'Not only is punishment risky, but it also fails to teach the dog an acceptable alternate behaviour. The dog does not learn what to do the next time he is in the same situation. He only learns to fear the situation.' Emma Parsons, Click to Calm p73

Wednesday, 24 August 2011

Bad Handler! (Wordy Wednesday edition.)

We went up town today, and Lola was really good! She had to deal with some stuff that would have sent her into a barking frenzy before, and yet she took everything in stride. The session was shorter than usual--about forty minutes, as opposed to nearly an hour--because although she had energy to begin with, she tired very quickly and started to drag behind within about twenty minutes. Apparently the way to kill her energy entirely is with a good five hours of exercise... that's, uh, good to know, I guess.

On our way up town, a pair of women with a pram (and a toddler inside) stopped about a metre from us. I'd moved Lola into a corner/against a wall out of the way of the pram, and was stuck, unable to move away, as the women cooed at her and wheeled the kid around to see her. I was practically shoving food down her throat - her reps increased from maybe once every three to four seconds to every second, maybe even more. She was often getting a click and reward even whilst still eating her last reward!

But she was fine. A little put-out perhaps, but no stiffening, staring, piloerection, vocalisation, etc. The women were talking amongst themselves and to the kid, and the child was staring at her, pointing and making some weird noises (CHILDREN) but she did very, very well.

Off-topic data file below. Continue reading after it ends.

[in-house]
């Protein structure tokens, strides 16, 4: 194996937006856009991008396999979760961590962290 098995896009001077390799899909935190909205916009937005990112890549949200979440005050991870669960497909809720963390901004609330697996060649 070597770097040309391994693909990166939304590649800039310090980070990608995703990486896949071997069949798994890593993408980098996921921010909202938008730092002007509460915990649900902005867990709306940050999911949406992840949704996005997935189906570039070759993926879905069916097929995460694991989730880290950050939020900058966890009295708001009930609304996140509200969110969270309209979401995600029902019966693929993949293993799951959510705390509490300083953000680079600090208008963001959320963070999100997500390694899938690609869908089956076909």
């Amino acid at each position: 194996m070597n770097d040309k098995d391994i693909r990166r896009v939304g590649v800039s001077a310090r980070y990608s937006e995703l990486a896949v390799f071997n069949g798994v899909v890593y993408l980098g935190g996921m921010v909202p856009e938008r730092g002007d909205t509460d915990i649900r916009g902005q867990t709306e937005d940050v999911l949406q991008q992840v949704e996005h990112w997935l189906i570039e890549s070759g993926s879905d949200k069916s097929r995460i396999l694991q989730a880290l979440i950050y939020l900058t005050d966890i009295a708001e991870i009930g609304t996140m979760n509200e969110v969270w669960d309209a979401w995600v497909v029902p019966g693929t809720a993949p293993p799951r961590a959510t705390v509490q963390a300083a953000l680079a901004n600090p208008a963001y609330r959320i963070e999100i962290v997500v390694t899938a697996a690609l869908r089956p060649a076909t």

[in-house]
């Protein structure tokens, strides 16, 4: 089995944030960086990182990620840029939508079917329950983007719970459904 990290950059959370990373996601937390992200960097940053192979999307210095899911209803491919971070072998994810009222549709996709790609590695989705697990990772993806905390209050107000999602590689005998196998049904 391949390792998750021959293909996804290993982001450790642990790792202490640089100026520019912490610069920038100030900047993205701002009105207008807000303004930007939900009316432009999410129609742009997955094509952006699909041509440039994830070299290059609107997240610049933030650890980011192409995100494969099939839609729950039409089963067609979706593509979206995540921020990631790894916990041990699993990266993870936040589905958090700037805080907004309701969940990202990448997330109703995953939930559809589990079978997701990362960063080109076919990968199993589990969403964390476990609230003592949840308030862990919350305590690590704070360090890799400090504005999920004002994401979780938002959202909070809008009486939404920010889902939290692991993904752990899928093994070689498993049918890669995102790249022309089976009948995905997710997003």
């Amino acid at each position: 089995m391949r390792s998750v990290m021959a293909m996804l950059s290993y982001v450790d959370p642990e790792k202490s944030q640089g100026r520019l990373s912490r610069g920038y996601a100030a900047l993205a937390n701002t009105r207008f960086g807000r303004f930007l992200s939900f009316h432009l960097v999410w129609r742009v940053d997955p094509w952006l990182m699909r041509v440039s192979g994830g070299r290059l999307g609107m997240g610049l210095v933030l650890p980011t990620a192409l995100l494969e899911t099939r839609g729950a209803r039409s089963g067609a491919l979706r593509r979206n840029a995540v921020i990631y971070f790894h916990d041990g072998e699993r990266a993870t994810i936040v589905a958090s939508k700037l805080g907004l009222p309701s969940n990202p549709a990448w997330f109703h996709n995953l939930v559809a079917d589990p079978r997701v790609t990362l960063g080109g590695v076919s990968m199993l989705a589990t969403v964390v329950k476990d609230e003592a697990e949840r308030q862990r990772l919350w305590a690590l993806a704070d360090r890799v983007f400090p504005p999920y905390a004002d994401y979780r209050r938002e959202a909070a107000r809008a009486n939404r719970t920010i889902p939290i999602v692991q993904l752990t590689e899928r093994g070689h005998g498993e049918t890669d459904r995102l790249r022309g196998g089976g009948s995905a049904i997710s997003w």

Later, on our way back down to the house, a couple of people with a pram were walking up the fairly narrow road, so I cued Lola to jump onto the wall about a foot and a half from the street corner and waited. Much to my utter alarm, a pram appeared behind us too - and there was some pram-congestion at the corner, for a minute or two, whilst everyone figured out what to do. Lola just stood on the wall, looking expectantly between me and the prams and people, without fuss. Good dog.

Then as we neared home, my mum rang me and I, being a dumb, BAD hander, answered the call and paid no heed to the guy who came round the corner immediately after or to Lola. (I think) she looked at me for reinforcement, then growled very, very softly at him. I carried on moving away, ignoring her reaction because it was entirely my fault.

Lesson #1: pay attention to your dog.


Later, me and Mum had to go shopping, soLola and Jess were left in my room. According to nearly an hour and a half of recording (we were out for about two and a half hours, which was painful), Lola had difficulty/inability to settle well (moving position every couple of minutes), and she did have a single accident (pee) at around the one hour and twenty minutes mark, but there was no vocalisation or pawing at the door or anything, which is pretty good. Not great, but then she didn't get a run right before we left, so I think she just had to go.

2 comments:

Sara said...

How wonderful that Lola looked to you when the guy came around the corner. It is hard to be "on" at every moment, so don't feel too bad about not rewarding her for that. Lola is doing so well with all your training!

Diana said...

Its sounds like Lola did really well.